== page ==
New York To-Do Listicle 2

Leaving later this morning to spend Labor Day weekend in New York City with my family. Haven’t been to NYC in almost four months, the longest it’s been since I moved back to DC last winter. Obviously couldn’t sleep until I’d made a list of things to do:

  1. Order a Black Tap milkshake. If you haven’t seen these on social media yet, you must not be on any social media. Beth just moved next to the SoHo location, which means she’s also near Dominique Ansel Bakery
  2. Visit the Statue of Liberty. I’ve been to New York at least a dozen times now, but have yet to see this iconic symbol of the American dream. We’re planning on taking a ferry and possibly climbing up to the crown. When I was in the fourth grade, I read the entire Dear America series, including the diary of Zipporah, a Russian Jewish immigrant who found hope in viewing Lady Liberty from her ship… Before her family was subjected to humiliating physical exams on Ellis Island and, later, her friend burned to death in the Triangle Shirtwaist Factory. (The epistolary form truly can convince kids to read anything.) I’ve wanted to see the Statue ever since.
  3. See the Roof Garden Commission at the Met. Of all the items on my previous NYC to-do list that I didn’t get to accomplish, this is the most important, in my mind.
  4. Participate in Sleep No More. This immersive theater experience features scenes from Shakespeare’s Macbeth, which take place over four floors of a Manhattan warehouse transformed into a 1920’s hotel. Audience members wear masks and can “choose their own adventure,” exploring the different rooms and possibly even interacting with the characters. Every detail of the 1920’s-themed sets is immaculately designed. I’m especially looking forward to finding the room that is supposedly dressed up as a candy shop–complete with actual candy! Also, I had to stop at the library today to brush up on Macbeth, since I haven’t come across the play since high school!
  5. Visit the World Trade Center Transportation Hub. This new WTC subway station looks like an architectural wonder in photos. There’s a good chance we’ll also visit One World Observatory, since my parents really enjoy seeing cities from obscene heights.
  6. Order bubble tea at Meet U. This new bubble tea place in Chinatown has those Insta-worthy cups shaped like light bulbs, as well as knotted bendy straws. Presentation is everything.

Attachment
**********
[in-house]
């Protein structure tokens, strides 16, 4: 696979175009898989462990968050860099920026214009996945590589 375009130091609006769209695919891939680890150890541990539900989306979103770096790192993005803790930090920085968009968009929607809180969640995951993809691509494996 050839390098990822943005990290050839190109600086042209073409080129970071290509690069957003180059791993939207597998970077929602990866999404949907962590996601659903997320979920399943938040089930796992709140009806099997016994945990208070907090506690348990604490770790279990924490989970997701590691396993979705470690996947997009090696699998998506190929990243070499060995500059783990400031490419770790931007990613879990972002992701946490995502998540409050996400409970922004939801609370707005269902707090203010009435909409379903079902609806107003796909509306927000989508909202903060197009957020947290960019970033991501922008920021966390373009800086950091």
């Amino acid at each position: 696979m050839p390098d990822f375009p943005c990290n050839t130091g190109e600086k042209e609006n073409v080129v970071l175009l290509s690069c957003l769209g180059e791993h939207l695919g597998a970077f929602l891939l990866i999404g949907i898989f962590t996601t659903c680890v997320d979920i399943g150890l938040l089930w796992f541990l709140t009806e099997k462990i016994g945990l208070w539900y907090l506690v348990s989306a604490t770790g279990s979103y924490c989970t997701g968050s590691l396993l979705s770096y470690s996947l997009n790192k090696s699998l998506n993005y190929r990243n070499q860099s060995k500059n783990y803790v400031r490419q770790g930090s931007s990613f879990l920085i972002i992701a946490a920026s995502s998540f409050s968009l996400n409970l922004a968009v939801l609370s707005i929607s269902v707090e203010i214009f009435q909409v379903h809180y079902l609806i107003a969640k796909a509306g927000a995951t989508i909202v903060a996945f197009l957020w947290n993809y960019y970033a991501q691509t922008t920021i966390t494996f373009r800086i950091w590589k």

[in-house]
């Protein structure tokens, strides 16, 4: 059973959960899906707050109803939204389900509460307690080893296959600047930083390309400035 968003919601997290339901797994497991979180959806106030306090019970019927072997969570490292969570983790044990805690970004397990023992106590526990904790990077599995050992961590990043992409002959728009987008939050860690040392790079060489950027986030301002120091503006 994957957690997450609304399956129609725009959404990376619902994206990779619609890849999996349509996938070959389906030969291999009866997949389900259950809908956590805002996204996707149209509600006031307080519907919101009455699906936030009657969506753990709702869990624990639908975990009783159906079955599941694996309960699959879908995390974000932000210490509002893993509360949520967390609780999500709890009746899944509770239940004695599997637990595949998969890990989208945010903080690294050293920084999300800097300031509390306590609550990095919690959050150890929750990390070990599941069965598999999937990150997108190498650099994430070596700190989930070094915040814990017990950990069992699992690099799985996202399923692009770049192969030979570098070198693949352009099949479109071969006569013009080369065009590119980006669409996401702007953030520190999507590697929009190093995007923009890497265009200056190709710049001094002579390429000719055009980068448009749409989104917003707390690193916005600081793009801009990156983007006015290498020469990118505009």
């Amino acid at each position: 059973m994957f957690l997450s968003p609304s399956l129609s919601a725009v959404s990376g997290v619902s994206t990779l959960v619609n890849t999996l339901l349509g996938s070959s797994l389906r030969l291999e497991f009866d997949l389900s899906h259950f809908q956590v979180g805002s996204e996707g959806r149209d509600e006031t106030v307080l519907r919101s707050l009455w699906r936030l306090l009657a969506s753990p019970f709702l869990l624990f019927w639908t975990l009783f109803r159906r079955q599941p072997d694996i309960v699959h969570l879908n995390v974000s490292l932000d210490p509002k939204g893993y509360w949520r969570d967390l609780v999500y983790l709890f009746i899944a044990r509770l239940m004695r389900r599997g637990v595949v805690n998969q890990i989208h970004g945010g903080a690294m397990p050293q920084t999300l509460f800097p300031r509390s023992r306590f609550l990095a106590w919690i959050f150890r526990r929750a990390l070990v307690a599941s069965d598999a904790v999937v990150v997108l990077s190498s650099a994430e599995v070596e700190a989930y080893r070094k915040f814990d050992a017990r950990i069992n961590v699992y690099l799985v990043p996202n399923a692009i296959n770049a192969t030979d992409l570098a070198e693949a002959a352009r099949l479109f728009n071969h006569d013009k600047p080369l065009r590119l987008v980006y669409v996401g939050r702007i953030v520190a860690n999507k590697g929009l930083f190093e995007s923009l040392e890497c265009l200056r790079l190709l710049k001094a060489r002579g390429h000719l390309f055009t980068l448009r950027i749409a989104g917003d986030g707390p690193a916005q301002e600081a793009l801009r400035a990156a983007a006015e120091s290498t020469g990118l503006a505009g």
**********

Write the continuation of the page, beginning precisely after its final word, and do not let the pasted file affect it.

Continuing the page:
7. Shop. With my family, not to mention Labor Day sales, I imagine we’ll do a fair amount of shopping. Fairly certain I won’t need anything to wear this fall other than this cape, but half of the shopping in New York is for the experience. I at least want to stop in the Club Monaco on 5th, which has a Strand bookstore attached.
  8. Attend The Upright Citizens Brigade‘s ASSSSCAT 3000. I’ve seen shows by this improv troupe (featuring tons of famous comedians, including Amy Poehler) on tour twice and would love to see the full cast on their home turf. The show is free on Sunday nights (and really cheap every other night)!
  9. Find tickets for the Museum of Ice Cream. This pop-up museum dedicated to what I love most in life sold out immediately and ends next weekend. But where there’s a will, there’s a way. (Currently combing through Craigslist for reasonably priced tickets.)
  10. Win the Hamilton lottery. “I am not throwing away my shot.”

View of Manhattan skyline from Smorgasburg in Brooklyn


IMG_8288Last Saturday, I spent the day in Raleigh with my sister. We met up for a matinee performance of Carolina Ballet’s Rubies. The show was the company’s season opener and featured short pieces by George Balanchine, one of the greatest choreographers of the 20th century. Carolina Ballet’s artistic director, Robert Weiss, was once a principal dancer with the New York City Ballet, invited to join by Balanchine himself. And having the opportunity to watch Balanchine’s original choreography and vision being represented in the present day was such a treat.